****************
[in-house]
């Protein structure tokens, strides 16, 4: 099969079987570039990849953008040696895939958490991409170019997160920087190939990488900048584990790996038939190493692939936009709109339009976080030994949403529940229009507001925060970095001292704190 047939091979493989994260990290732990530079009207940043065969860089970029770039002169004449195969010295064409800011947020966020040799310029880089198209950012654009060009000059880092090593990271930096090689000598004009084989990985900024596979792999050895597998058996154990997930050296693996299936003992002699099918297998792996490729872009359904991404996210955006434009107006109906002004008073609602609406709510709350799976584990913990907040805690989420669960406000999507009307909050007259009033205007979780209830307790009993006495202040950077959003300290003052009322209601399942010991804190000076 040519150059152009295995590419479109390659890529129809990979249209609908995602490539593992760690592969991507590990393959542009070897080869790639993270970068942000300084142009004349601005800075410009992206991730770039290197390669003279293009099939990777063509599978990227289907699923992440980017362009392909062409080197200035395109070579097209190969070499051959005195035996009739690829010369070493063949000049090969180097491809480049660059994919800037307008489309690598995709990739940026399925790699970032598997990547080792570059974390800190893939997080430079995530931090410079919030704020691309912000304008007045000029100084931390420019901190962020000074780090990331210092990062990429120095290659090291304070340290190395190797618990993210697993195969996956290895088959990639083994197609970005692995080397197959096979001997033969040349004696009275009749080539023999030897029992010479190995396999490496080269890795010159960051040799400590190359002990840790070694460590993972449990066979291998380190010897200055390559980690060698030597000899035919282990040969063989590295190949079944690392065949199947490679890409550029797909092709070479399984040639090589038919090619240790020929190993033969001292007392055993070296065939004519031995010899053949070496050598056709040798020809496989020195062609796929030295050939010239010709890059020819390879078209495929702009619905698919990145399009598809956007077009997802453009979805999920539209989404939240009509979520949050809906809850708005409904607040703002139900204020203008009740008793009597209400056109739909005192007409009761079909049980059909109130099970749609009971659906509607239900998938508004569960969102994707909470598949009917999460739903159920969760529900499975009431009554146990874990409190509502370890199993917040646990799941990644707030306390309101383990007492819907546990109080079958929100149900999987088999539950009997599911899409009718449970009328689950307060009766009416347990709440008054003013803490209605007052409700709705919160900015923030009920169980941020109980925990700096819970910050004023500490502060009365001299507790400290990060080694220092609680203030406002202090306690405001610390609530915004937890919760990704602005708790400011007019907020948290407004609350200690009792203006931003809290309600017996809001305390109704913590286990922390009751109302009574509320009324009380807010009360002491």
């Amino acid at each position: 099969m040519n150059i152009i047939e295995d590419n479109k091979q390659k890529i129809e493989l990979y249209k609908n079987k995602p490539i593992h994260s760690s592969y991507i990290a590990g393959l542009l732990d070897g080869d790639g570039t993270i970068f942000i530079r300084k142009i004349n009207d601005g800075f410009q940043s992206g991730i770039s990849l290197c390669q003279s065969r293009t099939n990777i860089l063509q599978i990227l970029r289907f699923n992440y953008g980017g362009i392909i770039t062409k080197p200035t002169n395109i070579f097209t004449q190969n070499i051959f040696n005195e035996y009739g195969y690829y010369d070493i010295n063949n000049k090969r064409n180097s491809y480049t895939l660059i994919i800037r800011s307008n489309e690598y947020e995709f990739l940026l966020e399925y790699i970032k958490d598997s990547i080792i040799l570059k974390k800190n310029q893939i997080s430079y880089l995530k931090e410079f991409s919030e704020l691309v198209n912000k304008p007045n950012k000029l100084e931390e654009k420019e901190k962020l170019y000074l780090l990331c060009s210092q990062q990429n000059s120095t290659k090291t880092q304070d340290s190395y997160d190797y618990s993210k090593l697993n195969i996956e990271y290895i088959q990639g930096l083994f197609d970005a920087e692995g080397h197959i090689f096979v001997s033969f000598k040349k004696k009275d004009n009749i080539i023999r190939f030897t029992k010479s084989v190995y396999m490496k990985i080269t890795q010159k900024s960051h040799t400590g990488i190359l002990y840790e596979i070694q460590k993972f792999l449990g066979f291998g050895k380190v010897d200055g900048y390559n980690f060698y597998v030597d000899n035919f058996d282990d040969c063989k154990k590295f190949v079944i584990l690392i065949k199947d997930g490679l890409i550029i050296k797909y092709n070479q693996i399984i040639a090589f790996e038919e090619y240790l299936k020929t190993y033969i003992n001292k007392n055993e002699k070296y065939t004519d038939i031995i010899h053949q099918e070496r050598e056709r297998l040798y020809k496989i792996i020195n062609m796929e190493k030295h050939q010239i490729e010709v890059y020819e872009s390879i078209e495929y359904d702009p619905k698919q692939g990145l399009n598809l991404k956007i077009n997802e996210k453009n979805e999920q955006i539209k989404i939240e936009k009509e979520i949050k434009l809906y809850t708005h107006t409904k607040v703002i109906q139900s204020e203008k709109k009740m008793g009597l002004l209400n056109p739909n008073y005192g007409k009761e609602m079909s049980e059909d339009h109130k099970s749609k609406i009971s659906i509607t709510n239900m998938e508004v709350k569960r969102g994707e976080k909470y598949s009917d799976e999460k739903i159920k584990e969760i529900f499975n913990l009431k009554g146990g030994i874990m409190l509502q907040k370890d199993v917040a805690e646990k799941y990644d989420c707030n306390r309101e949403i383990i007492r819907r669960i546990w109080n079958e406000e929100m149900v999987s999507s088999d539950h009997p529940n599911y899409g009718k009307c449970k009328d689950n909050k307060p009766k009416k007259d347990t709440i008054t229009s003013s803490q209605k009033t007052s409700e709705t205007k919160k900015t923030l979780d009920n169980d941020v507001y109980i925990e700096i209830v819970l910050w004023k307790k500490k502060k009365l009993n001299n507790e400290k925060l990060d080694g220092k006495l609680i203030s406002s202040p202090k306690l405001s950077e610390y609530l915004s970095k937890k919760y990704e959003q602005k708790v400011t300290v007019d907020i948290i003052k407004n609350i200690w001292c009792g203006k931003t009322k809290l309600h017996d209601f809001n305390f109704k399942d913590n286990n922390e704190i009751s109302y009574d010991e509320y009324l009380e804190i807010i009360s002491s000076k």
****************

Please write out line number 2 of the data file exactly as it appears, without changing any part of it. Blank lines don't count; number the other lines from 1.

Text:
């Protein structure tokens, strides 16, 4: 099969079987570039990849953008040696895939958490991409170019997160920087190939990488900048584990790996038939190493692939936009709109339009976080030994949403529940229009507001925060970095001292704190 047939091979493989994260990290732990530079009207940043065969860089970029770039002169004449195969010295064409800011947020966020040799310029880089198209950012654009060009000059880092090593990271930096090689000598004009084989990985900024596979792999050895597998058996154990997930050296693996299936003992002699099918297998792996490729872009359904991404996210955006434009107006109906002004008073609602609406709510709350799976584990913990907040805690989420669960406000999507009307909050007259009033205007979780209830307790009993006495202040950077959003300290003052009322209601399942010991804190000076 040519150059152009295995590419479109390659890529129809990979249209609908995602490539593992760690592969991507590990393959542009070897080869790639993270970068942000300084142009004349601005800075410009992206991730770039290197390669003279293009099939990777063509599978990227289907699923992440980017362009392909062409080197200035395109070579097209190969070499051959005195035996009739690829010369070493063949000049090969180097491809480049660059994919800037307008489309690598995709990739940026399925790699970032598997990547080792570059974390800190893939997080430079995530931090410079919030704020691309912000304008007045000029100084931390420019901190962020000074780090990331210092990062990429120095290659090291304070340290190395190797618990993210697993195969996956290895088959990639083994197609970005692995080397197959096979001997033969040349004696009275009749080539023999030897029992010479190995396999490496080269890795010159960051040799400590190359002990840790070694460590993972449990066979291998380190010897200055390559980690060698030597000899035919282990040969063989590295190949079944690392065949199947490679890409550029797909092709070479399984040639090589038919090619240790020929190993033969001292007392055993070296065939004519031995010899053949070496050598056709040798020809496989020195062609796929030295050939010239010709890059020819390879078209495929702009619905698919990145399009598809956007077009997802453009979805999920539209989404939240009509979520949050809906809850708005409904607040703002139900204020203008009740008793009597209400056109739909005192007409009761079909049980059909109130099970749609009971659906509607239900998938508004569960969102994707909470598949009917999460739903159920969760529900499975009431009554146990874990409190509502370890199993917040646990799941990644707030306390309101383990007492819907546990109080079958929100149900999987088999539950009997599911899409009718449970009328689950307060009766009416347990709440008054003013803490209605007052409700709705919160900015923030009920169980941020109980925990700096819970910050004023500490502060009365001299507790400290990060080694220092609680203030406002202090306690405001610390609530915004937890919760990704602005708790400011007019907020948290407004609350200690009792203006931003809290309600017996809001305390109704913590286990922390009751109302009574509320009324009380807010009360002491």